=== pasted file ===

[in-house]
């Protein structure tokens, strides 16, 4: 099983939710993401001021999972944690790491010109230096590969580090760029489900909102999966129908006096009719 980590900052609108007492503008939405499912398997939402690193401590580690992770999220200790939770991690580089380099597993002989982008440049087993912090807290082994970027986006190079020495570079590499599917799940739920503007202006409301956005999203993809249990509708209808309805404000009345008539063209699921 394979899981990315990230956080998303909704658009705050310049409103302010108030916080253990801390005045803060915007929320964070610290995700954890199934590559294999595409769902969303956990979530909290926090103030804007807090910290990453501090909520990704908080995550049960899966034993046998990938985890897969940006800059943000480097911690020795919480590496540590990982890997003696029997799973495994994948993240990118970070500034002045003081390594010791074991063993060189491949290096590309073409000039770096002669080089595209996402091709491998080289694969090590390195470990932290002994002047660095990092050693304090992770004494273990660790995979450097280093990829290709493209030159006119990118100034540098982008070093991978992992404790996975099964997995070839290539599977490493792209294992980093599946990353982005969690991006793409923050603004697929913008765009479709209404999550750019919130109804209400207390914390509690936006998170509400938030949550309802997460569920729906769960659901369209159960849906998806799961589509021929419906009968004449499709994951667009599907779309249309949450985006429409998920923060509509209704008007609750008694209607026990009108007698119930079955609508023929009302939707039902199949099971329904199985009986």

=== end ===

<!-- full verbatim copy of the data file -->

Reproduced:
[in-house]
């Protein structure tokens, strides 16, 4: 099983939710993401001021999972944690790491010109230096590969580090760029489900909102999966129908006096009719 980590900052609108007492503008939405499912398997939402690193401590580690992770999220200790939770991690580089380099597993002989982008440049087993912090807290082994970027986006190079020495570079590499599917799940739920503007202006409301956005999203993809249990509708209808309805404000009345008539063209699921 394979899981990315990230956080998303909704658009705050310049409103302010108030916080253990801390005045803060915007929320964070610290995700954890199934590559294999595409769902969303956990979530909290926090103030804007807090910290990453501090909520990704908080995550049960899966034993046998990938985890897969940006800059943000480097911690020795919480590496540590990982890997003696029997799973495994994948993240990118970070500034002045003081390594010791074991063993060189491949290096590309073409000039770096002669080089595209996402091709491998080289694969090590390195470990932290002994002047660095990092050693304090992770004494273990660790995979450097280093990829290709493209030159006119990118100034540098982008070093991978992992404790996975099964997995070839290539599977490493792209294992980093599946990353982005969690991006793409923050603004697929913008765009479709209404999550750019919130109804209400207390914390509690936006998170509400938030949550309802997460569920729906769960659901369209159960849906998806799961589509021929419906009968004449499709994951667009599907779309249309949450985006429409998920923060509509209704008007609750008694209607026990009108007698119930079955609508023929009302939707039902199949099971329904199985009986």